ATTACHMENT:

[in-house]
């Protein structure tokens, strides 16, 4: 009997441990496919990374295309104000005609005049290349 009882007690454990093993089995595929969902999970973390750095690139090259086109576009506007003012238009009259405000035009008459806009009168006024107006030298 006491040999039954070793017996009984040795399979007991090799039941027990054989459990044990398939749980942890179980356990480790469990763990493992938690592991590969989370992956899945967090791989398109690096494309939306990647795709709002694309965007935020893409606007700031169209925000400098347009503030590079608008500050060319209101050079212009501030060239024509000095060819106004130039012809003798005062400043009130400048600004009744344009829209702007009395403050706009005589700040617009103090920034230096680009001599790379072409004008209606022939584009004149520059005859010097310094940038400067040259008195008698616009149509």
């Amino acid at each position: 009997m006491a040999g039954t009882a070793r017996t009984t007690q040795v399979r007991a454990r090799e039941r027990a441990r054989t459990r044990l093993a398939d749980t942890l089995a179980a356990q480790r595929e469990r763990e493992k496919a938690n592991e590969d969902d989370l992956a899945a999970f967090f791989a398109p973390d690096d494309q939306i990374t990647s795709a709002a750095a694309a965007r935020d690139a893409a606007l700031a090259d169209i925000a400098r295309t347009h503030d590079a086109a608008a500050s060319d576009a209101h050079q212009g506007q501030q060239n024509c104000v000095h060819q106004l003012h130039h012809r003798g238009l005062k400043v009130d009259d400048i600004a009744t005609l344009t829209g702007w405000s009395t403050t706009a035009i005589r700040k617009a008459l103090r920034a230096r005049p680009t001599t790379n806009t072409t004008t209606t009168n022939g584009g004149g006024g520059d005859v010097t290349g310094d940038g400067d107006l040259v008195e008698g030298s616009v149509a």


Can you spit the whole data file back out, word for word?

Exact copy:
[in-house]
């Protein structure tokens, strides 16, 4: 009997441990496919990374295309104000005609005049290349 009882007690454990093993089995595929969902999970973390750095690139090259086109576009506007003012238009009259405000035009008459806009009168006024107006030298 006491040999039954070793017996009984040795399979007991090799039941027990054989459990044990398939749980942890179980356990480790469990763990493992938690592991590969989370992956899945967090791989398109690096494309939306990647795709709002694309965007935020893409606007700031169209925000400098347009503030590079608008500050060319209101050079212009501030060239024509000095060819106004130039012809003798005062400043009130400048600004009744344009829209702007009395403050706009005589700040617009103090920034230096680009001599790379072409004008209606022939584009004149520059005859010097310094940038400067040259008195008698616009149509």
């Amino acid at each position: 009997m006491a040999g039954t009882a070793r017996t009984t007690q040795v399979r007991a454990r090799e039941r027990a441990r054989t459990r044990l093993a398939d749980t942890l089995a179980a356990q480790r595929e469990r763990e493992k496919a938690n592991e590969d969902d989370l992956a899945a999970f967090f791989a398109p973390d690096d494309q939306i990374t990647s795709a709002a750095a694309a965007r935020d690139a893409a606007l700031a090259d169209i925000a400098r295309t347009h503030d590079a086109a608008a500050s060319d576009a209101h050079q212009g506007q501030q060239n024509c104000v000095h060819q106004l003012h130039h012809r003798g238009l005062k400043v009130d009259d400048i600004a009744t005609l344009t829209g702007w405000s009395t403050t706009a035009i005589r700040k617009a008459l103090r920034a230096r005049p680009t001599t790379n806009t072409t004008t209606t009168n022939g584009g004149g006024g520059d005859v010097t290349g310094d940038g400067d107006l040259v008195e008698g030298s616009v149509a």